Packaging is not the greatest. There are full songwriting and production credits, but they are arranged in such a way as to make finding information difficult. Performance credits are even harder to find — I couldn’t find bassists Hugh McDonald or Alec John Such’s names anywhere in the credits, and their pictures are also not included. There are a few more recent photos of the main four guys. No liner notes.

On the whole, despite the fact that I don’t really like the four new songs, I don’t regret this purchase. It’s going to be a great road CD. It is a good way to hear tunes like “We Weren’t Born To Follow” without listening to the album it came from, which I wasn’t too keen on. So, no regrets. I think most fans will like the album, they might even like the new songs.  Mrs. LeBrain’s Mom enjoyed it in the car and commented that she knew many of the songs.  Newcomers would be wise to pick this up as it has a great hit-per disc ratio!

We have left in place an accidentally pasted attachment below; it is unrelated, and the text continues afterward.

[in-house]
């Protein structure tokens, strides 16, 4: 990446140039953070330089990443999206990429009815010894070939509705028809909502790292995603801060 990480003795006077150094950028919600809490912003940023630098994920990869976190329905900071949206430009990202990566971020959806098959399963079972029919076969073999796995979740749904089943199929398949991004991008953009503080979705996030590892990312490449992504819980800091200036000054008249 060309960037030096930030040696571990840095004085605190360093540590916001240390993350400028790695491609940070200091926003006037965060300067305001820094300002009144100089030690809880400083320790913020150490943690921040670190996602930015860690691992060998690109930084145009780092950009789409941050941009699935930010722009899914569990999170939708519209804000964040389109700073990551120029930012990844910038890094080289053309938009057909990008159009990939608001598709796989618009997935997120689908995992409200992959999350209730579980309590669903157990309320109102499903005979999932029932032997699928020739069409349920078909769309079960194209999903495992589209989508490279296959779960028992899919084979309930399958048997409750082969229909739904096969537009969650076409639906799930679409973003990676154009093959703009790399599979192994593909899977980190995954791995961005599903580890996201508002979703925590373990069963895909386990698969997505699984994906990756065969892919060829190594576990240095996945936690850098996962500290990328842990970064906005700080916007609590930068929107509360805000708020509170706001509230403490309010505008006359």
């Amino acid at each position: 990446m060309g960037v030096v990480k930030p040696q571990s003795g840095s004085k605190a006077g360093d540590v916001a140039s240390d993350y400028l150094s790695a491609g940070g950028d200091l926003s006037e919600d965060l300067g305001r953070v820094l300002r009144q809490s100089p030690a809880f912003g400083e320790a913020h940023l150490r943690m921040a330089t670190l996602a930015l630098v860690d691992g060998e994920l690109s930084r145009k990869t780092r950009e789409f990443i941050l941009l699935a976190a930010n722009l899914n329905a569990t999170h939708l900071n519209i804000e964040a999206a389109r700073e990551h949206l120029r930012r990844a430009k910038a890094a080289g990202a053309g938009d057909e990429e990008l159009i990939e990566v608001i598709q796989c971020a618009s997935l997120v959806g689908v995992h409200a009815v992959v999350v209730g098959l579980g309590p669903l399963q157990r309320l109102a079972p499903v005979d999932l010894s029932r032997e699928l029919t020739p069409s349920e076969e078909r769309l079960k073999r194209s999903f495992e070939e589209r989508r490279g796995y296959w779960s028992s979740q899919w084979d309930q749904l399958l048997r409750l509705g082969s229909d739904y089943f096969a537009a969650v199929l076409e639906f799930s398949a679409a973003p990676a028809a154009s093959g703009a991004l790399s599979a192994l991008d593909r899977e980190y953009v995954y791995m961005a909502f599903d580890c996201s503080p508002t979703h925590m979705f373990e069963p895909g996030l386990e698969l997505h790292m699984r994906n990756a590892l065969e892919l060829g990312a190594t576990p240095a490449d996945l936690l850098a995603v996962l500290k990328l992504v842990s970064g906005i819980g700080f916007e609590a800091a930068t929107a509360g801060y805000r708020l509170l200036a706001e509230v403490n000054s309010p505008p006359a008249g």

3/5 stars

Part 238: Lightning Strikes

RECORD STORE TALES Part 238:  Lightning Strikes

September, 1994

What a rotten week. I had just started my last year of school.  Fresh with the sting of rejection from that summer’s crush, with shoulders hunched, I cut a lonely figure in the hallways.  All my old school friends were gone. I had taken a bunch of classes that I didn’t like. I had nobody to talk to at school, but thankfully I now had the record store. The store gave me something to look forward to when I didn’t have much else.

I still have lyrics that I wrote from that period, and they’re…well, they reflect my age and some of my emotions at the time:

Evil man,
With demon smell,
Down on your knees,
Back into hell.

I came home from class one morning to discover that a lighting storm had fried my stereo, among many other home appliances. It was a Panasonic deck with CD and cassette. It was just toasted. My sister’s Sony stereo had also burned out in the storm. I was essentially without a good way to listen to music. I still had my lousy Walkman with its crummy earphones, but I didn’t have any way of playing a CD.

While insurance companies sorted out the damages, I waited to replace the stereo. In the meantime, Bon Jovi had just released their new single, “Always”, from their forthcoming greatest hits set called Cross Road. I loved Jon’s heartbroken lyrics, but the really good track was a B-side called “Edge of a Broken Heart”. It was a catchy commercial Pop Jovi song, an outtake from Slippery When Wet, and one of their better tunes. Certainly one of their best B-sides. But I had no equipment to play it on.